The Development Process

The first prototype was born in 2010.  Since then, we’ve experienced lots of changes and improvements.  We knew we wanted colored flags, flashing lights, and beeps that would indicate when a unit had tipped and we wanted to be able to  identify whose tip-up had the strike.  Here’s some insight on how the Strike-N-Light was developed.


Rod (top piece):  We wanted to offer the Strike-N-Light in at least two colors to give people a choice.  We talked to lots of friends and family and found the most popular choices were chartreuse-green and hot-pink.  Groovy!  The pigment had to withstand 600°F during the molding process; it was difficult to find colorant that could withstand such high temperatures.  We finally found a product that was rated for 575°F.  The chartreuse came through the process with flying colors… (pun intended).  But the pink would burn every time and come out a root beer color, and not in a good way, in a yucky weird way.  So, that is why we only offer one color of rod and that is why it is chartreuse.

Base (bottom piece):  We made the base black for two reasons: 

  1. Black is easy to see against the snow
  2. We didn’t want to worry about matching rods and bases.

Some people would want only pink rods on pink bases, green rods on green bases and blue rods on blue bases. (Hum… this could get complicated. 🙄   We reasoned that if all the bases were black, it wouldn’t matter what color of rods we eventually came up with. 

Bottom line, we felt having all black bases would simplify things. 

Light Pipes (colored tubes):  We decided to start with four colors.  Three didn’t seem like enough and five seemed like too many.  We chose pink, yellow, blue, and green as a starting point.  Initially the light pipes were pretty translucent because we thought it would help them be bright at night.  Happily, the pigment makers made a mistake…they put an extra measure of stuff in the powder that made the color more opaque.  Turns out the light pipes now trap the light better which makes them easier to see at night and the opaque color is easier to see during the day.  Just for the record, sometimes “mistakes” along the way in a development process actually works out for the best!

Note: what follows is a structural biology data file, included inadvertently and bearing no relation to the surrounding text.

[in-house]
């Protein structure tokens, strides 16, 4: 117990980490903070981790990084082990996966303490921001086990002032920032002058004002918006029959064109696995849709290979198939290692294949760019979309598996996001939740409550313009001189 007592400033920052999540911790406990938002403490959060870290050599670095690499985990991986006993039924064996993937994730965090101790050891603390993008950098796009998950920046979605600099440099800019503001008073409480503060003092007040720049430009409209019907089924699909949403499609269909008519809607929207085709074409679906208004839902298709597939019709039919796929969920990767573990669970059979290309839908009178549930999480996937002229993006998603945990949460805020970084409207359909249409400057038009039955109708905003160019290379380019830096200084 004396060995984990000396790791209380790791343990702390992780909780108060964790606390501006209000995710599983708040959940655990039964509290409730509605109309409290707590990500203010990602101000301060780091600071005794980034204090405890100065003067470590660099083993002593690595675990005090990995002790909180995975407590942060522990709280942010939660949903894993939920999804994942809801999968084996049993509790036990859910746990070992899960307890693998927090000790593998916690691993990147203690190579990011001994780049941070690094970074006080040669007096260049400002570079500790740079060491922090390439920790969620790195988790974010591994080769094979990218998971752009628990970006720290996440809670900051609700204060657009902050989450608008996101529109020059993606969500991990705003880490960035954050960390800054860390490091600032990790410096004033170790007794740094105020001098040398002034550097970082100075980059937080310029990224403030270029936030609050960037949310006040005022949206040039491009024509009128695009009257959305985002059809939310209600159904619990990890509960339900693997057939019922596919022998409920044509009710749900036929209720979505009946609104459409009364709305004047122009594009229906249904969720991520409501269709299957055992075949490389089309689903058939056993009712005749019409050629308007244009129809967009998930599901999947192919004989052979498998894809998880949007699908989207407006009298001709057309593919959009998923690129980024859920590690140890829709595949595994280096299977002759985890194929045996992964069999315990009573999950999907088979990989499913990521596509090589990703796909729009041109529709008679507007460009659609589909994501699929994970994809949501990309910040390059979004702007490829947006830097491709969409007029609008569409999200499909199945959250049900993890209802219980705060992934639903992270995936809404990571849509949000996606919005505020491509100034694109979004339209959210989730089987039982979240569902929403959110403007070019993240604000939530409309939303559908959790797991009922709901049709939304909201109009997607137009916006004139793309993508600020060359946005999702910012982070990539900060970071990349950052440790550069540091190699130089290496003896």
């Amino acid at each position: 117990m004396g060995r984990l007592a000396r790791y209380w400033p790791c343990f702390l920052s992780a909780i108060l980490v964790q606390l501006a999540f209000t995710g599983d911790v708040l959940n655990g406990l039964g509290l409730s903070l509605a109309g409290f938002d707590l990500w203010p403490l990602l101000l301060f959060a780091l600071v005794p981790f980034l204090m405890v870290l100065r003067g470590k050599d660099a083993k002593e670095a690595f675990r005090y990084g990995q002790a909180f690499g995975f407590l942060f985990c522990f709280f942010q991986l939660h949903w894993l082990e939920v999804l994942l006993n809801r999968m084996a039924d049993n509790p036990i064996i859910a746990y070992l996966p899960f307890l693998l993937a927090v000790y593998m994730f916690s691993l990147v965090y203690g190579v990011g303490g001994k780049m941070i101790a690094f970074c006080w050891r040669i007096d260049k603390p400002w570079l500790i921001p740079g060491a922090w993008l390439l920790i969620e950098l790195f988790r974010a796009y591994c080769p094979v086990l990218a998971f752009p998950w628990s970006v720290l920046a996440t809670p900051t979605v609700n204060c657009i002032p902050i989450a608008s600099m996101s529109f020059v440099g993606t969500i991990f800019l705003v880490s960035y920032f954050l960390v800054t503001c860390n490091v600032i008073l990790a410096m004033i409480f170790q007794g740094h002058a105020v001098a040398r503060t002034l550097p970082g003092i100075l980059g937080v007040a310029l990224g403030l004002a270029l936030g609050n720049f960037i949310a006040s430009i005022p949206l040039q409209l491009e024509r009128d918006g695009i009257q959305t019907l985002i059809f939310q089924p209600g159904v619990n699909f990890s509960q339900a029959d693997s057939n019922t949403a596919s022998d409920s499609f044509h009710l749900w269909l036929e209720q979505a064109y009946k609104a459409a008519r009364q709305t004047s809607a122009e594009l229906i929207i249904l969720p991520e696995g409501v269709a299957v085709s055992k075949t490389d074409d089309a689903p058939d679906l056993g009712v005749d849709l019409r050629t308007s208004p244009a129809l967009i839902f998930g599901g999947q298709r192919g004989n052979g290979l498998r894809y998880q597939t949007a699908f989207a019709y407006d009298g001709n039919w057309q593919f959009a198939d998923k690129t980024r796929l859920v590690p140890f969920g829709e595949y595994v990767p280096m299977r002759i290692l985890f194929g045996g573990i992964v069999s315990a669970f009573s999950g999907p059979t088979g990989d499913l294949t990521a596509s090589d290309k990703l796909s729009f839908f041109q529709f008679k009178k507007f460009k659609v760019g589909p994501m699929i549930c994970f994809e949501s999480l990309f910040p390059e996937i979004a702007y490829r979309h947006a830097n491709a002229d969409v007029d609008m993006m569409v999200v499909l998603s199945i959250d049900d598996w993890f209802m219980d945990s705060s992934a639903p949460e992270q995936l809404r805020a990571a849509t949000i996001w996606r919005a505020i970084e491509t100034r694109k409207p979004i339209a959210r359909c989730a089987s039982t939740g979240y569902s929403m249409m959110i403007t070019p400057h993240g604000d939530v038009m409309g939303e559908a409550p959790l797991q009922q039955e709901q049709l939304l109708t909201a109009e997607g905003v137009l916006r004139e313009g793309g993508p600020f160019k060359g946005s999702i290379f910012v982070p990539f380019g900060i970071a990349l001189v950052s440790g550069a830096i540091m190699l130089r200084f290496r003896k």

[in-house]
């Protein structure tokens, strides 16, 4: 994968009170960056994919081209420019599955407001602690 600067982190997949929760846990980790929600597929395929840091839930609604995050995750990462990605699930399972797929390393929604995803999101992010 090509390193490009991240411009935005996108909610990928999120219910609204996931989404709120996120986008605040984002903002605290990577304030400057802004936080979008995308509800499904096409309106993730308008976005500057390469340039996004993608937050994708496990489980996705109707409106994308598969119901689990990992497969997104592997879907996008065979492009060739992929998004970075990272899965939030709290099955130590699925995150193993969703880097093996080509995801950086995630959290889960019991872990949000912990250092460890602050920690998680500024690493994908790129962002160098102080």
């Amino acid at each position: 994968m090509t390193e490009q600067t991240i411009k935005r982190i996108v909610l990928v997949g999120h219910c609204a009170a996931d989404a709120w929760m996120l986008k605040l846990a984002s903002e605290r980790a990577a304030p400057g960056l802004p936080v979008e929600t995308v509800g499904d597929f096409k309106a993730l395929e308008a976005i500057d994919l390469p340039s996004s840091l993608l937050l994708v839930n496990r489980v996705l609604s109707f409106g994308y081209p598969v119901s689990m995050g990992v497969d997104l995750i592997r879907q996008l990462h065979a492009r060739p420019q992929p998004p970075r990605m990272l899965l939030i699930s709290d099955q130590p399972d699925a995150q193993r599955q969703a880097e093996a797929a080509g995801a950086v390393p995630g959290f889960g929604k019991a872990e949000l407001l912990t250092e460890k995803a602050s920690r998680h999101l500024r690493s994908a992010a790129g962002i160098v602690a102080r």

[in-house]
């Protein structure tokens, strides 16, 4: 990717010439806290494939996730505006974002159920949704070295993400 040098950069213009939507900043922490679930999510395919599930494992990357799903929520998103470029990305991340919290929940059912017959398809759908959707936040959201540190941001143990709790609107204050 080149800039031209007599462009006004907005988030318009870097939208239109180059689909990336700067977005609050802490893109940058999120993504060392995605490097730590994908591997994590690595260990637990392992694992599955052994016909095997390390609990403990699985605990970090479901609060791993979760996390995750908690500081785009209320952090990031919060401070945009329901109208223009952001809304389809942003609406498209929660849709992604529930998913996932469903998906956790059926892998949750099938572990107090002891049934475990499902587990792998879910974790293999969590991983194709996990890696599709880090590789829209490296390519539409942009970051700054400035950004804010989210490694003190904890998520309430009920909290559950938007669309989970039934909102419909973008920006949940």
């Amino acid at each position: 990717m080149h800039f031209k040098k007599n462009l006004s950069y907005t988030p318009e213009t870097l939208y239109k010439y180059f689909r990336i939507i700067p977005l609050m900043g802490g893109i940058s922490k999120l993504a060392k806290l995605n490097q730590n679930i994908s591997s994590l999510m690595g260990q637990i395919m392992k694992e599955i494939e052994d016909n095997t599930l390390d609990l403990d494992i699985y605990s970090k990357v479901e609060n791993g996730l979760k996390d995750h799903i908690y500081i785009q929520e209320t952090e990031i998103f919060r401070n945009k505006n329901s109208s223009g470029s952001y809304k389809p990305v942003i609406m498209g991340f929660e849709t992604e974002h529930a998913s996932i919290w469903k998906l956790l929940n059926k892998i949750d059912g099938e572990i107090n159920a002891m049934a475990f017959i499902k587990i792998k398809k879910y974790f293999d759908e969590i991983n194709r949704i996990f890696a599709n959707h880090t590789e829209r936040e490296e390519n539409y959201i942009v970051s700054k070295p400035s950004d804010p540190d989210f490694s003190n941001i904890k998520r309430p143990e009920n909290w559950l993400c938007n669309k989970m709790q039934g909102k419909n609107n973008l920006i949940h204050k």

If we get enough requests, we will probably add more light pipe colors in the future.


Inside the Strike-N-Light

The first prototype incorporated watch batteries, but then we starting thinking that it would be better to use a more common battery such as AA.

We designed the controls to utilize three buttons:  power, lights, sound. 

  1. Power:  You can use the Strike-N-Light without any power and still catch fish… but why would you? 
  2. Lights:  You may not feel the need to use the light during the day, so you can turn that feature off but still have sound.
  3. Sound:  We designed the Strike-N-Light so that you can turn the horn off while you’re reeling in a fish. 

The printed circuit board (PCB) has also gone through many revisions to make the light as bright and long lasting as possible.  We tried  several horns to find the loudest one that was still small enough to fit in the housing.



Polycarbonate:  The rod and base are constructed of polycarbonate.  This material is surprisingly tough.  If you’ve ever tried to break a CD in half you have a feel for how tough we’re talking.  Some people might think these units look like they’re made out of cheap plastic. Let me tell you a story.  Rob at Legacy Molding advised us to make these tip-ups out of polycarbonate.  While in his office, he said watch this.  He took a steel ball the size of a golf ball and dropped it on a little polycarbonate box as a demonstration.  It didn’t break!  He kept dropping the ball from a higher point and with more force.  The box didn’t break.  He stood on this little box.  The box didn’t break.  Sold!  Thus, the Strike-N-Light is made out of polycarbonate which makes it light weight and strong even in freezing cold temperatures.

Once we had actual units to play around with, we took a base, froze it, stood on it, ran over it with a 4-wheeler… you get the idea.  It never broke.  We finally managed to break a rod, but it wasn’t easy.  We feel good about the fact that regular wear and tear of throwing these things in a bucket throughout the ice fishing season will not be a problem. 

Acrylic:  The light pipes are made out of acrylic.  They’re not quite as tough as the polycarbonate units, but they are plenty strong.  We used acrylic due to its ability to transmit light like we wanted.

Other Materials We Use:

  • Rod Guide Eyelet: Stainless steel with ceramic rings
  • Fuji Hood and Nut: Polycarbonate and stainless steel
  • Plastite screws: Torx head stainless steel
  • On-off buttons: UV resistant silicone
  • PCB: Coated printed circuit board